Steer away from attracting groups of people based on diversity factors, such as sexuality, gender or race. This is not only discriminatory, but it will also work against you in terms of your reputation and voter preference. The school will certainly not allow it either. 

Finally, run your campaign with integrity. By all means, talk about your opponents and point out how you are different, better, and what you can offer that they can’t, but avoid slandering or using abusive or hateful language. Ensure your professionalism stands out to everyone that you talk to.

6. Create your marketing materials

The next step is to create marketing materials. This will focus on a logo (like the slogan, keep it relevant, simple and memorable) and include flyers, posters, images for use online, rosettes, banners, fonts, and maybe even a marketing plan as part of the overall campaign strategy.

Good posters and other marketing materials need to be crisp, high quality and consistent. They must also feature your name prominently, so people know who you are (consider using your photo too).

It is easier than ever before to create professional-looking marketing materials (you may have someone in your team who can do it), so it is worth the time and effort to have these produced professionally to ensure your campaign stands out in the right way. Just remember to keep it within your student budget!

7. Advertise on campus and online

Advertise everywhere. Post flyers and posters wherever you are allowed to on campus, ensuring maximum visibility in areas where there is a lot of traffic. See if you are allowed to advertise in local stores or on public transport.

Another critical factor to an effective student council campaign is your online presence. Set up social media accounts to encourage prospective voters to connect with you, like your posts, and engage with updates. Ensure you regularly and consistently post to these social media accounts as this will drive further engagement and really help you raise your profile as a candidate. 

8. Look at ways to stand out from the crowd

Handing out flyers and using social media is a great start, but every other candidate will be doing the same. Ask yourself and your team, “What can we do differently?”. This might include setting up a YouTube Channel, virtual Q&A sessions, or creating a viral video that features your campaign.

Whatever different campaign ideas you decide to implement, ensure they are fair, ethical and not liable to cause offence or shock to others.

9. Interact with students

A critical element to any campaign is to get out there and speak to the voters. Mix with them, ask them questions and understand what they want from the student council (or the role you are being voted for at least).

Voters will appreciate a candidate who takes the time to listen to them. Follow through on any commitments you make to the voters and show an interest in what they have to say, even if you might not agree with it. 

10. Prepare your campaign speech and practice your presentation

A critical element of all student council campaigns is candidacy speeches and presentations. These are understandably daunting, especially if you are not used to presenting in front of large groups of people. Nevertheless, these speeches can make or break your campaign, so it pays to take time to get them right.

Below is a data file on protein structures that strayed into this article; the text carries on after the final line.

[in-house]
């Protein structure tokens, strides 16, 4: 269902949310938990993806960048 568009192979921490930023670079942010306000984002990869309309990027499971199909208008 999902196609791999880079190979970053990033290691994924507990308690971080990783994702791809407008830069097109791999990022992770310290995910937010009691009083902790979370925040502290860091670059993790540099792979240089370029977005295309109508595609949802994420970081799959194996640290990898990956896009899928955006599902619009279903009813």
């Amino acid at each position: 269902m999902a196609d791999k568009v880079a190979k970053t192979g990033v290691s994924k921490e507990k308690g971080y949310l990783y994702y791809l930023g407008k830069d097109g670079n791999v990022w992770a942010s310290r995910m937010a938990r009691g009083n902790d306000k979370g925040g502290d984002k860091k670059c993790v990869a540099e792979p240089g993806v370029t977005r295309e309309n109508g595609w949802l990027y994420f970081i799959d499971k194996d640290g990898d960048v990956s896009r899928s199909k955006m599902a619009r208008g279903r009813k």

The first thing to do is create a catchy, witty and informative presentation. Focus on consistent messaging, including what you have learned from talking to students and what you promise to do if you are elected. Ensure this is relatable to the student body in general, as well as to any more specific target audiences. 

Understand how long you have to present and what you can and cannot do (for example, are you asked to prepare slides or is it just a verbal presentation?). Think about debate points and questions that might come up. You might also need to question your fellow candidates, so it’s important to have questions prepared on their own campaign and responses to what you think they might challenge you on. 

Research and prepare techniques on how to craft an effective presentation. Of particular use to student council candidates would be the element of effective preparation and rehearsal, storytelling, using passion and emotion to get people onside, and pausing for dramatic effect after you have made key points.

Whatever you do, practice the speech and get feedback from your team and close friends so you can fine tune your style and the presentation contents or structure. 

Key takeaways

Running for a role in the student council is beneficial and rewarding, as it allows you to gain real-life experience and to develop new skills. It can also be very competitive. The above tips might seem like a lot to undertake, but really, they can be focused on three key areas which can make a huge difference to your chances of success: 

  • Formulate a student council campaign strategy
  • Consistency in all that you say, do, and publish
  • Knowing and listening to your voters

Of course, if your campaign is a success, then the real hard work begins. Ensure you commit to everything you have promised. Leaving a positive legacy after you leave the student council role is essential and will give you plenty of great examples in behavioral interviews for jobs. Good luck!

Are you considering joining the student council? What’s your plan of action for your campaign? Let us know any tips you have in the comments below!

This is an updated version of an article originally published on 19 June 2015.